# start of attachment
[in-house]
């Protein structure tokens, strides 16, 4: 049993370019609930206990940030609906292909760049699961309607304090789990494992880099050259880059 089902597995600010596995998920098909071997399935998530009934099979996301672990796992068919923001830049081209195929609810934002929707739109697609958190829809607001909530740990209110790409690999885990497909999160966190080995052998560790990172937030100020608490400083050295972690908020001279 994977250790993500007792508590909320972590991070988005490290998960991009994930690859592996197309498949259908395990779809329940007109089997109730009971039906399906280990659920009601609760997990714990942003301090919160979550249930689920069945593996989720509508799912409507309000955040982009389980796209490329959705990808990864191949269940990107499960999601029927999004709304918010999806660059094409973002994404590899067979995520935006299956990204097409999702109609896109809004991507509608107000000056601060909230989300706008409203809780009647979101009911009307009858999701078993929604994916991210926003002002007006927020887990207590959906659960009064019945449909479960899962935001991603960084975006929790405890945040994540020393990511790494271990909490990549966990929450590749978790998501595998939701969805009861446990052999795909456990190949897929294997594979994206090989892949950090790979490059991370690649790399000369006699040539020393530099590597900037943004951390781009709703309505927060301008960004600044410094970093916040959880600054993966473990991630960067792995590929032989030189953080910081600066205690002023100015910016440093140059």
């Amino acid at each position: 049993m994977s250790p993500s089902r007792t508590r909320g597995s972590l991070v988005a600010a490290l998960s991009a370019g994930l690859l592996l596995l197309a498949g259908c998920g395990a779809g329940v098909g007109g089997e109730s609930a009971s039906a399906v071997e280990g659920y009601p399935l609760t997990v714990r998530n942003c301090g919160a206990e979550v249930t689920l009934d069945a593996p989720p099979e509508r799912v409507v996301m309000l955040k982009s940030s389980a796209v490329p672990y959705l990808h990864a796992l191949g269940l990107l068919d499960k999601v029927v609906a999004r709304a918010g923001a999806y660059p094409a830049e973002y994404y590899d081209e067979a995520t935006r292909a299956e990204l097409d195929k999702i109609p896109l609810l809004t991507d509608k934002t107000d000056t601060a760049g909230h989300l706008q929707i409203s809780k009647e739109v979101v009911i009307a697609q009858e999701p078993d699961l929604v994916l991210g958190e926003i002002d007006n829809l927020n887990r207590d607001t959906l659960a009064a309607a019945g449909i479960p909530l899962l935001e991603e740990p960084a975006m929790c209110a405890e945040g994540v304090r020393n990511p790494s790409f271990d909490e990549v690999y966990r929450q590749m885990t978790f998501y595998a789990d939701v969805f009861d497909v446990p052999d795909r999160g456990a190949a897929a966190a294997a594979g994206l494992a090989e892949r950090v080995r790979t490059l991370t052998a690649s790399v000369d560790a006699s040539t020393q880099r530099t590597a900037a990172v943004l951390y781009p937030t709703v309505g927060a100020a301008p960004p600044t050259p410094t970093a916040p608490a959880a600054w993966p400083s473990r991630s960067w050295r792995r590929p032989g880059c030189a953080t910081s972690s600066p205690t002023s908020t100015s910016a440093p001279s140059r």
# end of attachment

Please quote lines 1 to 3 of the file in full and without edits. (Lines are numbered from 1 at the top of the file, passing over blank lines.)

[in-house]
């Protein structure tokens, strides 16, 4: 049993370019609930206990940030609906292909760049699961309607304090789990494992880099050259880059 089902597995600010596995998920098909071997399935998530009934099979996301672990796992068919923001830049081209195929609810934002929707739109697609958190829809607001909530740990209110790409690999885990497909999160966190080995052998560790990172937030100020608490400083050295972690908020001279 994977250790993500007792508590909320972590991070988005490290998960991009994930690859592996197309498949259908395990779809329940007109089997109730009971039906399906280990659920009601609760997990714990942003301090919160979550249930689920069945593996989720509508799912409507309000955040982009389980796209490329959705990808990864191949269940990107499960999601029927999004709304918010999806660059094409973002994404590899067979995520935006299956990204097409999702109609896109809004991507509608107000000056601060909230989300706008409203809780009647979101009911009307009858999701078993929604994916991210926003002002007006927020887990207590959906659960009064019945449909479960899962935001991603960084975006929790405890945040994540020393990511790494271990909490990549966990929450590749978790998501595998939701969805009861446990052999795909456990190949897929294997594979994206090989892949950090790979490059991370690649790399000369006699040539020393530099590597900037943004951390781009709703309505927060301008960004600044410094970093916040959880600054993966473990991630960067792995590929032989030189953080910081600066205690002023100015910016440093140059």
């Amino acid at each position: 049993m994977s250790p993500s089902r007792t508590r909320g597995s972590l991070v988005a600010a490290l998960s991009a370019g994930l690859l592996l596995l197309a498949g259908c998920g395990a779809g329940v098909g007109g089997e109730s609930a009971s039906a399906v071997e280990g659920y009601p399935l609760t997990v714990r998530n942003c301090g919160a206990e979550v249930t689920l009934d069945a593996p989720p099979e509508r799912v409507v996301m309000l955040k982009s940030s389980a796209v490329p672990y959705l990808h990864a796992l191949g269940l990107l068919d499960k999601v029927v609906a999004r709304a918010g923001a999806y660059p094409a830049e973002y994404y590899d081209e067979a995520t935006r292909a299956e990204l097409d195929k999702i109609p896109l609810l809004t991507d509608k934002t107000d000056t601060a760049g909230h989300l706008q929707i409203s809780k009647e739109v979101v009911i009307a697609q009858e999701p078993d699961l929604v994916l991210g958190e926003i002002d007006n829809l927020n887990r207590d607001t959906l659960a009064a309607a019945g449909i479960p909530l899962l935001e991603e740990p960084a975006m929790c209110a405890e945040g994540v304090r020393n990511p790494s790409f271990d909490e990549v690999y966990r929450q590749m885990t978790f998501y595998a789990d939701v969805f009861d497909v446990p052999d795909r999160g456990a190949a897929a966190a294997a594979g994206l494992a090989e892949r950090v080995r790979t490059l991370t052998a690649s790399v000369d560790a006699s040539t020393q880099r530099t590597a900037a990172v943004l951390y781009p937030t709703v309505g927060a100020a301008p960004p600044t050259p410094t970093a916040p608490a959880a600054w993966p400083s473990r991630s960067w050295r792995r590929p032989g880059c030189a953080t910081s972690s600066p205690t002023s908020t100015s910016a440093p001279s140059r």